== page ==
Neville claims numbers behind Wembley sale are bizzare

first_imgFormer England defender Gary Neville has hit out at the “bizarre” numbers behind how the proceeds from the proposed £600m sale of Wembley will be shared to grassroots football.The potential sale of the national stadium to Fulham owner Shahid Khan will go to a vote of the Football Association Council on October 24, the governing body has said, after a “healthy discussion” of the merits of the deal on Thursday.Some have agreed with the FA’s plan to use the windfall to transform grassroots facilities, while others have likened it to selling the crown jewels.England boss Gareth Southgate, meanwhile, wants any revenue to be ploughed back into the game, but remains publicly impartial on whether he backs the sale or not.As part of the detailed financial plans, contained in a document seen by the Press Association, the FA has set out how the net £590m proceeds from Wembley’s sale will be reinvested in community facilities via the Football Foundation.This will, according to the governing body, result in £46m of investment per annum over a 20-year period, with the remainder earning interest.The FA, which is being advised by the Rothschild and Co independent financial advisory group over the proposed sale, says this would result in a total of £920m being made available over the time frame, which assumes a five per cent rate of return. Currently the Bank of England base rate is 0.75 per cent.Former Manchester United defender Neville, who won 85 England caps, labelled the FA’s plans to sell off Wembley as “ridiculous” when he appeared in front of a parliamentary committee at the House of Commons in July.On Saturday, in a reply to a post on Twitter over the breakdown of the figures set to be reinvested in grassroots, Neville again criticised the proposals.“The numbers are bizarre. The most bizarre is how they supposedly grow the sale proceeds per annum post sale,” he said.“Who are they banking/investing with? They point towards match funding potential but no one can see where and how?”Press Association Sport understands the FA believes the financial projections on any possible future investment returns from the proposed Wembley sale are realistic.When all the additional level of investment from the FA, Premier League, government, local authorities and other funding partners is taken into account, the total investment in community facilities over 20 years is set to amount to around £3.3billion.Khan’s offer also includes £300m in retained hospitality income from Club Wembley.Neville later also posted: “This sale can’t go through. It’s short-term thinking and I’m sure will be blocked by councillors once they start to delve into the detail.“That money will be gone inside 10 years with little impact. In 20 years it will be ‘How did that sale ever go through?’”last_img read more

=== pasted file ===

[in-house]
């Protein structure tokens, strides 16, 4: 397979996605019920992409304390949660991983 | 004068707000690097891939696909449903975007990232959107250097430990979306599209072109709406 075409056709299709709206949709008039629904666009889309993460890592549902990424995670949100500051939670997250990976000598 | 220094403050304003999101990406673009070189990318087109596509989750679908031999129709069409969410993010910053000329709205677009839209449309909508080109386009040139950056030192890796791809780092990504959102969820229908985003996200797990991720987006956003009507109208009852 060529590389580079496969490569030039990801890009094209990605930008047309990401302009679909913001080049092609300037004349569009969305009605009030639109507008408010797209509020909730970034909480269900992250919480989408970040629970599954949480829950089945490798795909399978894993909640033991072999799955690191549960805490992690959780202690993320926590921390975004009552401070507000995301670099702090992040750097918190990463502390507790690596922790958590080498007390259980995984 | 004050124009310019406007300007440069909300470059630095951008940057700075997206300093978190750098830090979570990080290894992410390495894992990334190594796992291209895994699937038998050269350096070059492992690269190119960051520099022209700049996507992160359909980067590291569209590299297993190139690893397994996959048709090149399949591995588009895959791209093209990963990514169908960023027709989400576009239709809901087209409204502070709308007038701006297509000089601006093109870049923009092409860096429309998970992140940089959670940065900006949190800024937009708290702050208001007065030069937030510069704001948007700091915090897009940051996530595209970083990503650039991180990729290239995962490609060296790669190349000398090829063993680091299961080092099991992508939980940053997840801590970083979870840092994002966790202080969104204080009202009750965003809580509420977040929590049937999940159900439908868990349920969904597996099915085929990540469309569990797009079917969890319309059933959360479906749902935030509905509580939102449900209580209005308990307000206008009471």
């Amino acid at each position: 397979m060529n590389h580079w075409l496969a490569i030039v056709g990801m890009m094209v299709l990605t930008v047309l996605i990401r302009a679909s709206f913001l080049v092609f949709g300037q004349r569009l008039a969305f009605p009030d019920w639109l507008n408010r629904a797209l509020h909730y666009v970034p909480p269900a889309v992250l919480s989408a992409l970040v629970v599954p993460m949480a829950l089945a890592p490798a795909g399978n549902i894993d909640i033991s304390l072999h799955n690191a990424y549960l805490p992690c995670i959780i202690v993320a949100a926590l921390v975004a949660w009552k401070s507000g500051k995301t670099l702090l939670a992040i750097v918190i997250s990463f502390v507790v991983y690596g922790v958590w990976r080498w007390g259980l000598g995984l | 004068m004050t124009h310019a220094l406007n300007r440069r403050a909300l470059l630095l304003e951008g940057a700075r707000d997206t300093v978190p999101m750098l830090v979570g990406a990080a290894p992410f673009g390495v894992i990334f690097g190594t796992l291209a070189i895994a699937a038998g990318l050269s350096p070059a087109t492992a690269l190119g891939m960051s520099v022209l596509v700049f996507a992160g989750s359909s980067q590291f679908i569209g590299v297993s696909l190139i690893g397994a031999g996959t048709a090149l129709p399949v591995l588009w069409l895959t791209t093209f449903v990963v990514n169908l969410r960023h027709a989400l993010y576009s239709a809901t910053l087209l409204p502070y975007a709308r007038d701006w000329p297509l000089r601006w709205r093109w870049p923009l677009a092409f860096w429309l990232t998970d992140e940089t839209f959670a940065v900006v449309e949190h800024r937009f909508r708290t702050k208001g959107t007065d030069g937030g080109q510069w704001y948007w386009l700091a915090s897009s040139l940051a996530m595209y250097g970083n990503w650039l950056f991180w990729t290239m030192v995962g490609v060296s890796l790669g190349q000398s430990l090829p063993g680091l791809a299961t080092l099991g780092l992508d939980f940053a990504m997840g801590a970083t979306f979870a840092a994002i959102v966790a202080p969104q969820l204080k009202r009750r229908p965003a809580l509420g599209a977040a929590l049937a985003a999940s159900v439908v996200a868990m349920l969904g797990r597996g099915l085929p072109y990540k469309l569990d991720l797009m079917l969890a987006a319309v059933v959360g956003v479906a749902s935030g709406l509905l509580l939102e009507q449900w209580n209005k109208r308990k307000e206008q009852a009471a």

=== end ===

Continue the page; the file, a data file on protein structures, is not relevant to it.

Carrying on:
Mourinho takes centre stage again as Premier League returns